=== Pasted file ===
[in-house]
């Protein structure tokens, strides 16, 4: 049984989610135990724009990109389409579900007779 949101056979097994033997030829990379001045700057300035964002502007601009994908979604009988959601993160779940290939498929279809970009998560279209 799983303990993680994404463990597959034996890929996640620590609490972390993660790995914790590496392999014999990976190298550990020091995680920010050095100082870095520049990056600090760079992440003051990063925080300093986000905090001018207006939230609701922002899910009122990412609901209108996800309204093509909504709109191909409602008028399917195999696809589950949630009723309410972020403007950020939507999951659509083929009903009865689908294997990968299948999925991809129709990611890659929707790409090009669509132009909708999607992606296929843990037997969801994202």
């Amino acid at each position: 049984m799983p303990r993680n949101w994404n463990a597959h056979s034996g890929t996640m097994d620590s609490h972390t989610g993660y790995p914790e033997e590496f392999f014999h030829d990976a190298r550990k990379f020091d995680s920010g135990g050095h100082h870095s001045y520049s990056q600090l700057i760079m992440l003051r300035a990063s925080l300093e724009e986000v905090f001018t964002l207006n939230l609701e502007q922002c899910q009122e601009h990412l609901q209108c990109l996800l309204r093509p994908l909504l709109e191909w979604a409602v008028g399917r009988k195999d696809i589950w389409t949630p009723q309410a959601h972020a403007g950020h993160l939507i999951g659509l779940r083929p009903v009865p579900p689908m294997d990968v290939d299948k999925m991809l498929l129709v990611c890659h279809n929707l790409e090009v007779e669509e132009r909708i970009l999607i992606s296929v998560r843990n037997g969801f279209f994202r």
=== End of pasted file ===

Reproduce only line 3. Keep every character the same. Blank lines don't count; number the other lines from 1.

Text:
């Amino acid at each position: 049984m799983p303990r993680n949101w994404n463990a597959h056979s034996g890929t996640m097994d620590s609490h972390t989610g993660y790995p914790e033997e590496f392999f014999h030829d990976a190298r550990k990379f020091d995680s920010g135990g050095h100082h870095s001045y520049s990056q600090l700057i760079m992440l003051r300035a990063s925080l300093e724009e986000v905090f001018t964002l207006n939230l609701e502007q922002c899910q009122e601009h990412l609901q209108c990109l996800l309204r093509p994908l909504l709109e191909w979604a409602v008028g399917r009988k195999d696809i589950w389409t949630p009723q309410a959601h972020a403007g950020h993160l939507i999951g659509l779940r083929p009903v009865p579900p689908m294997d990968v290939d299948k999925m991809l498929l129709v990611c890659h279809n929707l790409e090009v007779e669509e132009r909708i970009l999607i992606s296929v998560r843990n037997g969801f279209f994202r």